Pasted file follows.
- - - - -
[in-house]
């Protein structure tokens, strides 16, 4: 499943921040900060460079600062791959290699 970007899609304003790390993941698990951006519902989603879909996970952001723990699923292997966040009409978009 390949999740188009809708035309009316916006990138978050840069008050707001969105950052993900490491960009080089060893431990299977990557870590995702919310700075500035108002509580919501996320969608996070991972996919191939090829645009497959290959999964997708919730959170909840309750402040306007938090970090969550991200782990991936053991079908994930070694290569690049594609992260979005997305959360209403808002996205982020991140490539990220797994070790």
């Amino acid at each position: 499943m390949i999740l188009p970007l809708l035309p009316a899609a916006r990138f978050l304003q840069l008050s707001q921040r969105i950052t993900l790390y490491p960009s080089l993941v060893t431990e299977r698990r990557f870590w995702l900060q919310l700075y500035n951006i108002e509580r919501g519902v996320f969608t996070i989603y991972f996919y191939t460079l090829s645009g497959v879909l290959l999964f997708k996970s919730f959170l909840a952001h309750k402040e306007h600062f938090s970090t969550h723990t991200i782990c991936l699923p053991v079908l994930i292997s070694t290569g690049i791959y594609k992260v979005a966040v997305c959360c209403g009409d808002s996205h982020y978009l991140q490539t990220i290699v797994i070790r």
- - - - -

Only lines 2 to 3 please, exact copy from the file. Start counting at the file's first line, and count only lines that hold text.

């Protein structure tokens, strides 16, 4: 499943921040900060460079600062791959290699 970007899609304003790390993941698990951006519902989603879909996970952001723990699923292997966040009409978009 390949999740188009809708035309009316916006990138978050840069008050707001969105950052993900490491960009080089060893431990299977990557870590995702919310700075500035108002509580919501996320969608996070991972996919191939090829645009497959290959999964997708919730959170909840309750402040306007938090970090969550991200782990991936053991079908994930070694290569690049594609992260979005997305959360209403808002996205982020991140490539990220797994070790």
């Amino acid at each position: 499943m390949i999740l188009p970007l809708l035309p009316a899609a916006r990138f978050l304003q840069l008050s707001q921040r969105i950052t993900l790390y490491p960009s080089l993941v060893t431990e299977r698990r990557f870590w995702l900060q919310l700075y500035n951006i108002e509580r919501g519902v996320f969608t996070i989603y991972f996919y191939t460079l090829s645009g497959v879909l290959l999964f997708k996970s919730f959170l909840a952001h309750k402040e306007h600062f938090s970090t969550h723990t991200i782990c991936l699923p053991v079908l994930i292997s070694t290569g690049i791959y594609k992260v979005a966040v997305c959360c209403g009409d808002s996205h982020y978009l991140q490539t990220i290699v797994i070790r």